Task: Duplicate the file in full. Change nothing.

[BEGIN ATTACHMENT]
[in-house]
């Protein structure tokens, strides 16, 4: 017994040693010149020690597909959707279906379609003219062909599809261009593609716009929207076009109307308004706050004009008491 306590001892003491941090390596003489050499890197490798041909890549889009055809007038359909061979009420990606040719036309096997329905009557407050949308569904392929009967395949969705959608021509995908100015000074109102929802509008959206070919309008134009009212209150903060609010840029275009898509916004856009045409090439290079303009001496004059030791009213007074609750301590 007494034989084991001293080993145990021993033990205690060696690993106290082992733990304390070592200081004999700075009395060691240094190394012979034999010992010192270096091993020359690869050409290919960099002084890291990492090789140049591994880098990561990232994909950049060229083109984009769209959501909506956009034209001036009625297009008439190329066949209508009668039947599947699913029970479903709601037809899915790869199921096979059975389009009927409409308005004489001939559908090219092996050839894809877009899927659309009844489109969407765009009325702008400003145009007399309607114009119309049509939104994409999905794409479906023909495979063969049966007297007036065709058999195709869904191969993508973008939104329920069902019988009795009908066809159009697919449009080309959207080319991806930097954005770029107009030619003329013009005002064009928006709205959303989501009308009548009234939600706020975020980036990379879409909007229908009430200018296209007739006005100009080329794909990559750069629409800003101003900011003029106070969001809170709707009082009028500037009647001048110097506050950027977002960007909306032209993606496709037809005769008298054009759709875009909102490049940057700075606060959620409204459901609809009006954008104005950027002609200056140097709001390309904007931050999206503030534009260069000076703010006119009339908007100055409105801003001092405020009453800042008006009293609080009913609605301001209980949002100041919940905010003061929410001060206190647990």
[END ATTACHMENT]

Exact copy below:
[in-house]
């Protein structure tokens, strides 16, 4: 017994040693010149020690597909959707279906379609003219062909599809261009593609716009929207076009109307308004706050004009008491 306590001892003491941090390596003489050499890197490798041909890549889009055809007038359909061979009420990606040719036309096997329905009557407050949308569904392929009967395949969705959608021509995908100015000074109102929802509008959206070919309008134009009212209150903060609010840029275009898509916004856009045409090439290079303009001496004059030791009213007074609750301590 007494034989084991001293080993145990021993033990205690060696690993106290082992733990304390070592200081004999700075009395060691240094190394012979034999010992010192270096091993020359690869050409290919960099002084890291990492090789140049591994880098990561990232994909950049060229083109984009769209959501909506956009034209001036009625297009008439190329066949209508009668039947599947699913029970479903709601037809899915790869199921096979059975389009009927409409308005004489001939559908090219092996050839894809877009899927659309009844489109969407765009009325702008400003145009007399309607114009119309049509939104994409999905794409479906023909495979063969049966007297007036065709058999195709869904191969993508973008939104329920069902019988009795009908066809159009697919449009080309959207080319991806930097954005770029107009030619003329013009005002064009928006709205959303989501009308009548009234939600706020975020980036990379879409909007229908009430200018296209007739006005100009080329794909990559750069629409800003101003900011003029106070969001809170709707009082009028500037009647001048110097506050950027977002960007909306032209993606496709037809005769008298054009759709875009909102490049940057700075606060959620409204459901609809009006954008104005950027002609200056140097709001390309904007931050999206503030534009260069000076703010006119009339908007100055409105801003001092405020009453800042008006009293609080009913609605301001209980949002100041919940905010003061929410001060206190647990």